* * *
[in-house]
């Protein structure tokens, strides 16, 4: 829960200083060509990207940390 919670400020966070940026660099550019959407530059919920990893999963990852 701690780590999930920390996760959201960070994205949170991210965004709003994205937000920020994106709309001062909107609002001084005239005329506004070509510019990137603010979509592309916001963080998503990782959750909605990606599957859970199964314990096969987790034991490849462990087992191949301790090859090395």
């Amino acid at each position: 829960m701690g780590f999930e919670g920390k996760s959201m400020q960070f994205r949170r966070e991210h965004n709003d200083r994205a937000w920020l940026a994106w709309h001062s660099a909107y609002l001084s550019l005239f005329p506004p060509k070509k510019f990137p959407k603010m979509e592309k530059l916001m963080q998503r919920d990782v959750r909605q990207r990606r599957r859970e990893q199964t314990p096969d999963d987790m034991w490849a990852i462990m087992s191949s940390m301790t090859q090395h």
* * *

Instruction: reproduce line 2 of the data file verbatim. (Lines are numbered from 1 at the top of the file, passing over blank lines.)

């Protein structure tokens, strides 16, 4: 829960200083060509990207940390 919670400020966070940026660099550019959407530059919920990893999963990852 701690780590999930920390996760959201960070994205949170991210965004709003994205937000920020994106709309001062909107609002001084005239005329506004070509510019990137603010979509592309916001963080998503990782959750909605990606599957859970199964314990096969987790034991490849462990087992191949301790090859090395």